cther specialists will take this op-
portunity of carrying out a com-
plete checkup. ”—Reuter.



PRINCESS ELIZABETH
VISITS ROME IN APRIL

: LONDON, March. 3.
Princess Elizabeth will visit
Rome for 12 days next month, it
was officially announced to-day
The Princess and her husband
the Duke of Edinburgh will pay
an informal visit to Rome from
April 11 to April 24.
been invited by the Rome Polo
Club whose President is Luciano
Zignone.

—Reuter,

er

They have’

Mr. Cyril Barnard’s three-year-
old chestnut filly, Best Wishes,
tapined by Hon. V. C. Gale carried
off the “Barbados Guineas 1951”,
event in easy fashion. She made
every pole a winning pole and
reached the Judge in i minute 354
s@eonds, beating Watercress’ time
last year—the first time the race
was run—of 1 minute 37% seconds.
Best Wishes was ridden by Holder.

Hon. J. D, Chandler's brown
horse Burns, and newcomer to the
track won the Barbados Turf Club
Stakes,

Nicely ridden by Crossley over
a distance of nine furlongs, Burns
reached the winning pole in a
driving finish, just half a length
ahead of Rebate,

Them was an upset in the Chel-
sea l When Miss’ K. C.
Huw! ths’ Apollo, trained by her-
self, beat a field ,of eleven, the
biggest of the day.

In this event the forecast booth
paid out $200.76, the highest
amount paid out there for the day.
This was also the case in the pari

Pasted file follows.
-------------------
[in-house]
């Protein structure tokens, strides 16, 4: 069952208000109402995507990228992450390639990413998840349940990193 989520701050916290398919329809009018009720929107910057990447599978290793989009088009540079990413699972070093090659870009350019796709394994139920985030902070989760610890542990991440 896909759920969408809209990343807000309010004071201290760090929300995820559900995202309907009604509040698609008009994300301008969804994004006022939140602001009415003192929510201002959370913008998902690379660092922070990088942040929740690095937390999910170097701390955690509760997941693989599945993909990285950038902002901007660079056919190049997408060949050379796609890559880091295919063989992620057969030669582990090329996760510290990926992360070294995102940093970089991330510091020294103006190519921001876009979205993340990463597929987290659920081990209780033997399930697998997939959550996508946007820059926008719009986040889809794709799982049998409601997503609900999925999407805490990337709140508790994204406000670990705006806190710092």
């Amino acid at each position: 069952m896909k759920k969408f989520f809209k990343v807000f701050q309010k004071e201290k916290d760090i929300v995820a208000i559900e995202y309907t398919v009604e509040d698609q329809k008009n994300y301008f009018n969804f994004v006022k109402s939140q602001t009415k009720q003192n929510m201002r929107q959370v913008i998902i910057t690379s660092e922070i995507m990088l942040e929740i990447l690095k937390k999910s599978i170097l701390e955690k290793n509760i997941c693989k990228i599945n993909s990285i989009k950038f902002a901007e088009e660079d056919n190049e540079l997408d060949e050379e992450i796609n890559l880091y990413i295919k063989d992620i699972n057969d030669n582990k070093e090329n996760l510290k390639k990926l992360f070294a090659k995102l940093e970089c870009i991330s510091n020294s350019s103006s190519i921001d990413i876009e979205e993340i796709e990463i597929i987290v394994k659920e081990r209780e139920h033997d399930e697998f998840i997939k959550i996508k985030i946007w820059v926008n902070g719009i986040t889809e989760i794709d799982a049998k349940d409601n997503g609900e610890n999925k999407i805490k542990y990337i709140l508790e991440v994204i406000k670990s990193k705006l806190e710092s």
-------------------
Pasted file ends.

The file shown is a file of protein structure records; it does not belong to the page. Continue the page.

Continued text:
paid out $33.62.

Edwards’ bay filly
Lunways was an unruly starter
ard in the first race—the first of |
the two events in which she took
part—she reared and lunged an-
noyingly for some time Her
behaviour in this event was such
that a change of jockey was ne-
cessitated after she had unseated
her original rider, Yvonet, twice
before leaving the paddock.

Lunways is a three-year-old and
it was her first outing on the local
track. There was a slight change
in her behaviour in the fifth race
however, and she got well away
to what was unfortunately a false
start.

There were eight races yester-
day and cach was won by a differ-
ent contestant

Crossley and Lutchman who
rode two winners each, were the
most successful jockeys for the
day, while Mr. R. H. Mayers with
three winners, was the most suc-
cessful trainer.

In the Field Sweep prizes the
$500 mark was reached on three
occasions.

The highest amount—$562.94—
was paid in the Spring Stakes to
holder of ticket No. 2265.

mutuels which
fe K

POCKET CARTOON
by OSBERT LANCASTER



MORRISON MAY
SUCCEED BEVIN

LONDON, March. 3.

Political specialists here
thought the most likely man tol,
succeed Mr. Bevin would be
Herbert Morrison the present
Deputy Prime Minister and World

President of the Council. Such a
strong and authoritative personal-

ity could be an asset at the For-
eign Office,

Others tipped as having a good
chance were James Griffiths whe
; now Secretary of State for the
Colonies and Sir Hartley Shaw-
ross, the Government Attorney
General |

—Reuter